Thetford became second home to the cast and crew of the long running TV comedy with most of the outdoor scenes filmed in Thetford which became the fictional Walmington-on-Sea (despite being landlocked!) Cast and crew would stay locally every summer while filming the series and the nearby Stanford Battle Area just north of the town was the location for the iconic credits sequence.
If Dad’s Army memorabilia is what you love, press on a little further east and drop in to Poppylands Tea Room in Horsey on the North Norfolk Coast (where you’ll find even more seals!)
Lavenham – witches and wizards
Moving a little south we come to the beautiful town of Lavenham in Suffolk.
Delightful when sunshine bathes the soft-coloured half-timbered medieval houses but far more sinister on celluloid in the 1968 Vincent Price film Witchfinder General.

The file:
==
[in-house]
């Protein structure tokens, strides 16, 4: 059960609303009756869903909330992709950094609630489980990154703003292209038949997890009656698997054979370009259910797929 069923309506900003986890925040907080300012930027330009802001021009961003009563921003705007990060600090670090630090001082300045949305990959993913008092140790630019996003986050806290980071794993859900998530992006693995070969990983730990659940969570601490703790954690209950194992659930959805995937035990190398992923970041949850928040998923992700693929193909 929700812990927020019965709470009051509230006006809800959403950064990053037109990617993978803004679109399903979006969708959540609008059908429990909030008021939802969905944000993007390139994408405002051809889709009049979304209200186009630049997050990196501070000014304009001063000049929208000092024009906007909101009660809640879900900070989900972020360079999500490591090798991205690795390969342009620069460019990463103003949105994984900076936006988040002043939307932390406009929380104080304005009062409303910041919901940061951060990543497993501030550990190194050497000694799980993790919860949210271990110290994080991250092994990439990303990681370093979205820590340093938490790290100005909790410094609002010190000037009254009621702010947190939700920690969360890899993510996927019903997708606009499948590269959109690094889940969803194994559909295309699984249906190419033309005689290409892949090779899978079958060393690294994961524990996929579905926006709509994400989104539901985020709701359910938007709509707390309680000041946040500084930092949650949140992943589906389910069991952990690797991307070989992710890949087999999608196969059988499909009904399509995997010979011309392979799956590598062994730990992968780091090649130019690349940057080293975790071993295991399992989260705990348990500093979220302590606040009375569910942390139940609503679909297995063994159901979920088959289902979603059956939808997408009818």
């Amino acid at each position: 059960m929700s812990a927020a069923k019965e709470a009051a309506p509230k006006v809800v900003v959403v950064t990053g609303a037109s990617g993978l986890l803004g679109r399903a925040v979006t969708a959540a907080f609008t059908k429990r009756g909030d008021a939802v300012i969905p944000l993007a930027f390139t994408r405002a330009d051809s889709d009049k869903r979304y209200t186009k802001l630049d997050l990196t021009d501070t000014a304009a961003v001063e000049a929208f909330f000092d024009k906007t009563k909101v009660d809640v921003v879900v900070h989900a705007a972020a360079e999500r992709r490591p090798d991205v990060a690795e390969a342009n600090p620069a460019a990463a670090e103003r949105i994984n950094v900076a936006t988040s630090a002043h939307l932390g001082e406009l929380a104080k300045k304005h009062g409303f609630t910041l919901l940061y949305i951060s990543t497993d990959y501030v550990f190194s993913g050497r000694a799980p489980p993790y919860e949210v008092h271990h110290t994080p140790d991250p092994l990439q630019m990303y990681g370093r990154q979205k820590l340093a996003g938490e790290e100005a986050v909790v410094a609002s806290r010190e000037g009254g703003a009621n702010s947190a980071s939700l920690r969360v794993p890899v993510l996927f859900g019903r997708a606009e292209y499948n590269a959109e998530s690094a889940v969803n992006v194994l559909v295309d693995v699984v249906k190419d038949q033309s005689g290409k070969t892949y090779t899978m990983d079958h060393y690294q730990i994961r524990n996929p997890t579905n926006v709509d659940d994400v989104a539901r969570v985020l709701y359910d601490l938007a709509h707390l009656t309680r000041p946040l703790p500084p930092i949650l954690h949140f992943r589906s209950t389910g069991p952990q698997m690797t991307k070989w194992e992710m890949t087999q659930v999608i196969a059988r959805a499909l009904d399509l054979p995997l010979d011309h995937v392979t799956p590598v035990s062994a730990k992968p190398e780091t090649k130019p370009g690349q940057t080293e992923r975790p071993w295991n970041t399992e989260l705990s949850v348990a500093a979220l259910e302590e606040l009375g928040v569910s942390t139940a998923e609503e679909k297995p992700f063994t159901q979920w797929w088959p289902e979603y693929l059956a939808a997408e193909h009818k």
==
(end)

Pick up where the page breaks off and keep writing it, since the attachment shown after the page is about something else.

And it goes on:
The town’s higgledy-piggledy houses were also the inspiration for Godric’s Hollow where the infant Harry Potter’s parents were killed and Potter received his iconic scar.
Yorkshire Moors and coastline
Emmerdale, Heartbeat, Last of the Summer Wine, All Creatures Great and Small, Open All Hours – seems TV can’t get enough of Yorkshire’s rolling hills and quiet villages. And when you want somewhere wild and windy then the Moors are the place to be, and not just for Wuthering Heights.
‘Little Voice’ was filmed in Scarborough with a leading cast including Jane Horrocks, Michael Caine, Ewan McGregor and Brenda Blethyn. The Dresser featured York and Bradford. The emotive Kes was filmed in Barnsley, as was the comedy Brassed Off.
And of course here comes Harry Potter again, with Goathland Station doubling for Hogsmeade where the Hogswatch Express terminates and Malham Cove is where Ron, Hermione and Harry set up camp while searching for horcruxes in The Deathly Hallows.